There is PLENTY of room for the wild ones on our public lands if the BLM would get the cows off and just let the wild equines be. But of course, that will never happen. There is no $$$ in it for the BLM that way.

  • posted by Lynn

    January 13, 2011 10:17 pm

    It's (this article) a joke...It's for the private interests of Cattle Ranchers to graze their privately owned cattle on publicly owned land. The horses don't need human help or intervention.They need to be left alone. Anything else the BLM tells you, is just a lie.

  • posted by Craig Downer

    January 13, 2011 4:48 pm

    What atrociously low Appropriate Management Levels for the wild horses and burros. This is entirely contrary to the Wild Free Roaming Horse and Burro Act that states clearly that these animals enhance the diversity of life in our nation and are to be treated as the principal though not exclusive presences within their legally declared herd areas (BLM) and territories (USFS). All the opposite of this latter is happening at present. This must be changed, before they are only a Heavenly memory. Livestock grazing and other monopolizers on the public lands must be cut back in order to accomodate fairer numbers.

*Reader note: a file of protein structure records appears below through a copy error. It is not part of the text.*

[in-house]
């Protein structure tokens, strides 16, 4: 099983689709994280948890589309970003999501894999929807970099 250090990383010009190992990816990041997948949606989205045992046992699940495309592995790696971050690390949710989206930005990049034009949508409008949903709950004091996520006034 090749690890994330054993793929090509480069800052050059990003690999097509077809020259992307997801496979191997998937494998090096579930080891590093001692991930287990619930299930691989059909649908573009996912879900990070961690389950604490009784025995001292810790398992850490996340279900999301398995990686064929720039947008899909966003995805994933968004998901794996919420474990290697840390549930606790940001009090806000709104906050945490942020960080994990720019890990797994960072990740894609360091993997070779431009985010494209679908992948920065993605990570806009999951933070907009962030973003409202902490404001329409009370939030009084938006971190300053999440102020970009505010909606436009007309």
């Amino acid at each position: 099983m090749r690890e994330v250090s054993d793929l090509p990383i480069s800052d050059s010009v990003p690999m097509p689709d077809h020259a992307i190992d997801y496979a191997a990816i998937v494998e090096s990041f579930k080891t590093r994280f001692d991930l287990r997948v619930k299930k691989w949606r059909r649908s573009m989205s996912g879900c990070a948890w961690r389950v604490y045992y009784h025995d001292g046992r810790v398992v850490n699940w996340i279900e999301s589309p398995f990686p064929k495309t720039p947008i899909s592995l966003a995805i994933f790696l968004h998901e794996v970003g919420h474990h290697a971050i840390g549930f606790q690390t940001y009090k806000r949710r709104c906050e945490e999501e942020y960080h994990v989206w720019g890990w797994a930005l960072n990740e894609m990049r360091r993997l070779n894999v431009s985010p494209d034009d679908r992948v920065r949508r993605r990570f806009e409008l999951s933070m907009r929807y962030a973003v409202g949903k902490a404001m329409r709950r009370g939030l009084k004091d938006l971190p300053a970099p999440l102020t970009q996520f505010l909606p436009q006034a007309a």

• posted by MJNYC

    January 13, 2011 10:33 am

    This is such a pile of you know what!

    These gathers have been unnecessary and probably illegal, but yet they continued to do roundups in horrible heat and with helicopters. Foals hooves fell off in one of the gathers because they ran the horses so long over rocky terrain. And they say the LOVE horses?

    So many have tried to stop these roundups but the BLM continued and continued their evil. Now they say they can't afford it? This is absurd.

    Don't they budget? Don't they manage their office and say, "well, we are taking in x amount of horses and that's going to cost us x amount of dollars". This is management 101, but our government doesn't know to do this?

    What would they propose now? Send all the horses they callously removed from their homes and slaughter them?

    All those involved in these gathers should be fired, starting with Salazar.